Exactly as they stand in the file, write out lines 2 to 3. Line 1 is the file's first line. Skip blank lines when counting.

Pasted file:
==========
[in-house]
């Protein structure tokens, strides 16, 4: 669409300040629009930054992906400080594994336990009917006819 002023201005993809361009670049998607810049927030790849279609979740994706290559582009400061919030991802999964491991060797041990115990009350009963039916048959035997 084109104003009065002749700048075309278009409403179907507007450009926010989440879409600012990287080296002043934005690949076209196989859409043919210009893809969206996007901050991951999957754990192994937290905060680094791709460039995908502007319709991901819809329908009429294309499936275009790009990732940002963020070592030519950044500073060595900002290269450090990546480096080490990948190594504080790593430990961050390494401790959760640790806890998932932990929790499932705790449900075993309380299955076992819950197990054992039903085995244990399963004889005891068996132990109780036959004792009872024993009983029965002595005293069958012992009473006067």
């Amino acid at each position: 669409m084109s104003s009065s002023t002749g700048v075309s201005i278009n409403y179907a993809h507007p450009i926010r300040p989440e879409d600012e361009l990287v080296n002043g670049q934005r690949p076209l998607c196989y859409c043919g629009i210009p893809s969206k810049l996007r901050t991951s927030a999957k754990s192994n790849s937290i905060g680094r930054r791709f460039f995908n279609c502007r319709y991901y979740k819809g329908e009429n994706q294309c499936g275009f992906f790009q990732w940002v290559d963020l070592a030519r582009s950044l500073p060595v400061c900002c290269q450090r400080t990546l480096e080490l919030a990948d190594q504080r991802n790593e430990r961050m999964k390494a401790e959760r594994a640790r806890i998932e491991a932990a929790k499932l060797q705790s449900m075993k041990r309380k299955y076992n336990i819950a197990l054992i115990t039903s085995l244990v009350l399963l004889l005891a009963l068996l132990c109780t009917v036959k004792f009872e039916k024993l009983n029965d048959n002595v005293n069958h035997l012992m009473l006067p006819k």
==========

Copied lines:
């Protein structure tokens, strides 16, 4: 669409300040629009930054992906400080594994336990009917006819 002023201005993809361009670049998607810049927030790849279609979740994706290559582009400061919030991802999964491991060797041990115990009350009963039916048959035997 084109104003009065002749700048075309278009409403179907507007450009926010989440879409600012990287080296002043934005690949076209196989859409043919210009893809969206996007901050991951999957754990192994937290905060680094791709460039995908502007319709991901819809329908009429294309499936275009790009990732940002963020070592030519950044500073060595900002290269450090990546480096080490990948190594504080790593430990961050390494401790959760640790806890998932932990929790499932705790449900075993309380299955076992819950197990054992039903085995244990399963004889005891068996132990109780036959004792009872024993009983029965002595005293069958012992009473006067």
């Amino acid at each position: 669409m084109s104003s009065s002023t002749g700048v075309s201005i278009n409403y179907a993809h507007p450009i926010r300040p989440e879409d600012e361009l990287v080296n002043g670049q934005r690949p076209l998607c196989y859409c043919g629009i210009p893809s969206k810049l996007r901050t991951s927030a999957k754990s192994n790849s937290i905060g680094r930054r791709f460039f995908n279609c502007r319709y991901y979740k819809g329908e009429n994706q294309c499936g275009f992906f790009q990732w940002v290559d963020l070592a030519r582009s950044l500073p060595v400061c900002c290269q450090r400080t990546l480096e080490l919030a990948d190594q504080r991802n790593e430990r961050m999964k390494a401790e959760r594994a640790r806890i998932e491991a932990a929790k499932l060797q705790s449900m075993k041990r309380k299955y076992n336990i819950a197990l054992i115990t039903s085995l244990v009350l399963l004889l005891a009963l068996l132990c109780t009917v036959k004792f009872e039916k024993l009983n029965d048959n002595v005293n069958h035997l012992m009473l006067p006819k």